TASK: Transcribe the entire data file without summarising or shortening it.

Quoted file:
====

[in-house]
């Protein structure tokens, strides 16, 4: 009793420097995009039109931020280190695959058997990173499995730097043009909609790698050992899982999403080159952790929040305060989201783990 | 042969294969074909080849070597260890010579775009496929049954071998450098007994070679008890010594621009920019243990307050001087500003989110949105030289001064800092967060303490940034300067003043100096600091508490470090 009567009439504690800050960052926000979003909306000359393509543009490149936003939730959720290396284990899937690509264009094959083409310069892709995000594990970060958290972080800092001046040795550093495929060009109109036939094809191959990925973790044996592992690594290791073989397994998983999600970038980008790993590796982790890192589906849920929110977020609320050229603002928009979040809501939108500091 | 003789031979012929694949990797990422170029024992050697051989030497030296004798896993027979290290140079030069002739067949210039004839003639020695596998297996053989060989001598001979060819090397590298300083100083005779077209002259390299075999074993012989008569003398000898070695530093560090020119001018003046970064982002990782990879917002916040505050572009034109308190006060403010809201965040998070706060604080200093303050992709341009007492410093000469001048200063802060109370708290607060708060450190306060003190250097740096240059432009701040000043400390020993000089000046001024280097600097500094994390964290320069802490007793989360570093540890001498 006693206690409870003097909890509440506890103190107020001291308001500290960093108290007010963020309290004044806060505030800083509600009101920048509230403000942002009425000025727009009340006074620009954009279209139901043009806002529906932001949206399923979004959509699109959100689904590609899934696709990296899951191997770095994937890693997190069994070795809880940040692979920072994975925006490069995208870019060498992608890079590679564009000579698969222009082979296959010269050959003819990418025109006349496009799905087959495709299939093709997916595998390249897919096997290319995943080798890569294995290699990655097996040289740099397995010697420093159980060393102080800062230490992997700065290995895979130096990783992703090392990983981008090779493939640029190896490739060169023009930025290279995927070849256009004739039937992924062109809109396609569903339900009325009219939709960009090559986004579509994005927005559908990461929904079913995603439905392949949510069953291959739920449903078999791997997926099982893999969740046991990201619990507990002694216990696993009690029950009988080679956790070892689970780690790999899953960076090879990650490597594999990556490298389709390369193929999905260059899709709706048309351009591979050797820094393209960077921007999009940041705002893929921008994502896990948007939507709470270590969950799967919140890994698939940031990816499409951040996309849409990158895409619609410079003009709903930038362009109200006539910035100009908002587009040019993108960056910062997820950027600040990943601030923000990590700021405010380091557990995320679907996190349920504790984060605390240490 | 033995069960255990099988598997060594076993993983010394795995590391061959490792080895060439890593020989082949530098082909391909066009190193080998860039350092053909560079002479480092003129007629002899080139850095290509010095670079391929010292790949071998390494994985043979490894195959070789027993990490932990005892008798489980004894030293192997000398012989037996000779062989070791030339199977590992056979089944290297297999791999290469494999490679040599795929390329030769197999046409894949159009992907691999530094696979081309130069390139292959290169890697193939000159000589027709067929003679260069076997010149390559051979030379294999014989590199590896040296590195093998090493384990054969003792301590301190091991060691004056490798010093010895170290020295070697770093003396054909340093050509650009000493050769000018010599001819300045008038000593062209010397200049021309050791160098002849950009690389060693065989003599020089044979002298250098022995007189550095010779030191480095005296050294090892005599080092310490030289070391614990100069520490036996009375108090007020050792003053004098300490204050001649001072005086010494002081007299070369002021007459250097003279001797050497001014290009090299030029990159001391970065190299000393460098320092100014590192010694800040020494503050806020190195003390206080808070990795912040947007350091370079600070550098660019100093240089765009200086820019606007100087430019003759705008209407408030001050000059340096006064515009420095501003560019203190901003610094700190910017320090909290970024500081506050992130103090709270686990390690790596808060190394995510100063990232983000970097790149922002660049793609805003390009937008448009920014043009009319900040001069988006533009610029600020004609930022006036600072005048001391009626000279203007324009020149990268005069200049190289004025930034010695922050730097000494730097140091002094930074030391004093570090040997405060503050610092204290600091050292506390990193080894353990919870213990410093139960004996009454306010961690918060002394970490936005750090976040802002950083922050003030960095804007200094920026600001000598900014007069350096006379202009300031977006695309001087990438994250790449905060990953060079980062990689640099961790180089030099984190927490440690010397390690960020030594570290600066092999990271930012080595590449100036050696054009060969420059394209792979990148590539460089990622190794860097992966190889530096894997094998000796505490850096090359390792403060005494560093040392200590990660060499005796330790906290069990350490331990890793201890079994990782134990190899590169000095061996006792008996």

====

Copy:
[in-house]
């Protein structure tokens, strides 16, 4: 009793420097995009039109931020280190695959058997990173499995730097043009909609790698050992899982999403080159952790929040305060989201783990 | 042969294969074909080849070597260890010579775009496929049954071998450098007994070679008890010594621009920019243990307050001087500003989110949105030289001064800092967060303490940034300067003043100096600091508490470090 009567009439504690800050960052926000979003909306000359393509543009490149936003939730959720290396284990899937690509264009094959083409310069892709995000594990970060958290972080800092001046040795550093495929060009109109036939094809191959990925973790044996592992690594290791073989397994998983999600970038980008790993590796982790890192589906849920929110977020609320050229603002928009979040809501939108500091 | 003789031979012929694949990797990422170029024992050697051989030497030296004798896993027979290290140079030069002739067949210039004839003639020695596998297996053989060989001598001979060819090397590298300083100083005779077209002259390299075999074993012989008569003398000898070695530093560090020119001018003046970064982002990782990879917002916040505050572009034109308190006060403010809201965040998070706060604080200093303050992709341009007492410093000469001048200063802060109370708290607060708060450190306060003190250097740096240059432009701040000043400390020993000089000046001024280097600097500094994390964290320069802490007793989360570093540890001498 006693206690409870003097909890509440506890103190107020001291308001500290960093108290007010963020309290004044806060505030800083509600009101920048509230403000942002009425000025727009009340006074620009954009279209139901043009806002529906932001949206399923979004959509699109959100689904590609899934696709990296899951191997770095994937890693997190069994070795809880940040692979920072994975925006490069995208870019060498992608890079590679564009000579698969222009082979296959010269050959003819990418025109006349496009799905087959495709299939093709997916595998390249897919096997290319995943080798890569294995290699990655097996040289740099397995010697420093159980060393102080800062230490992997700065290995895979130096990783992703090392990983981008090779493939640029190896490739060169023009930025290279995927070849256009004739039937992924062109809109396609569903339900009325009219939709960009090559986004579509994005927005559908990461929904079913995603439905392949949510069953291959739920449903078999791997997926099982893999969740046991990201619990507990002694216990696993009690029950009988080679956790070892689970780690790999899953960076090879990650490597594999990556490298389709390369193929999905260059899709709706048309351009591979050797820094393209960077921007999009940041705002893929921008994502896990948007939507709470270590969950799967919140890994698939940031990816499409951040996309849409990158895409619609410079003009709903930038362009109200006539910035100009908002587009040019993108960056910062997820950027600040990943601030923000990590700021405010380091557990995320679907996190349920504790984060605390240490 | 033995069960255990099988598997060594076993993983010394795995590391061959490792080895060439890593020989082949530098082909391909066009190193080998860039350092053909560079002479480092003129007629002899080139850095290509010095670079391929010292790949071998390494994985043979490894195959070789027993990490932990005892008798489980004894030293192997000398012989037996000779062989070791030339199977590992056979089944290297297999791999290469494999490679040599795929390329030769197999046409894949159009992907691999530094696979081309130069390139292959290169890697193939000159000589027709067929003679260069076997010149390559051979030379294999014989590199590896040296590195093998090493384990054969003792301590301190091991060691004056490798010093010895170290020295070697770093003396054909340093050509650009000493050769000018010599001819300045008038000593062209010397200049021309050791160098002849950009690389060693065989003599020089044979002298250098022995007189550095010779030191480095005296050294090892005599080092310490030289070391614990100069520490036996009375108090007020050792003053004098300490204050001649001072005086010494002081007299070369002021007459250097003279001797050497001014290009090299030029990159001391970065190299000393460098320092100014590192010694800040020494503050806020190195003390206080808070990795912040947007350091370079600070550098660019100093240089765009200086820019606007100087430019003759705008209407408030001050000059340096006064515009420095501003560019203190901003610094700190910017320090909290970024500081506050992130103090709270686990390690790596808060190394995510100063990232983000970097790149922002660049793609805003390009937008448009920014043009009319900040001069988006533009610029600020004609930022006036600072005048001391009626000279203007324009020149990268005069200049190289004025930034010695922050730097000494730097140091002094930074030391004093570090040997405060503050610092204290600091050292506390990193080894353990919870213990410093139960004996009454306010961690918060002394970490936005750090976040802002950083922050003030960095804007200094920026600001000598900014007069350096006379202009300031977006695309001087990438994250790449905060990953060079980062990689640099961790180089030099984190927490440690010397390690960020030594570290600066092999990271930012080595590449100036050696054009060969420059394209792979990148590539460089990622190794860097992966190889530096894997094998000796505490850096090359390792403060005494560093040392200590990660060499005796330790906290069990350490331990890793201890079994990782134990190899590169000095061996006792008996």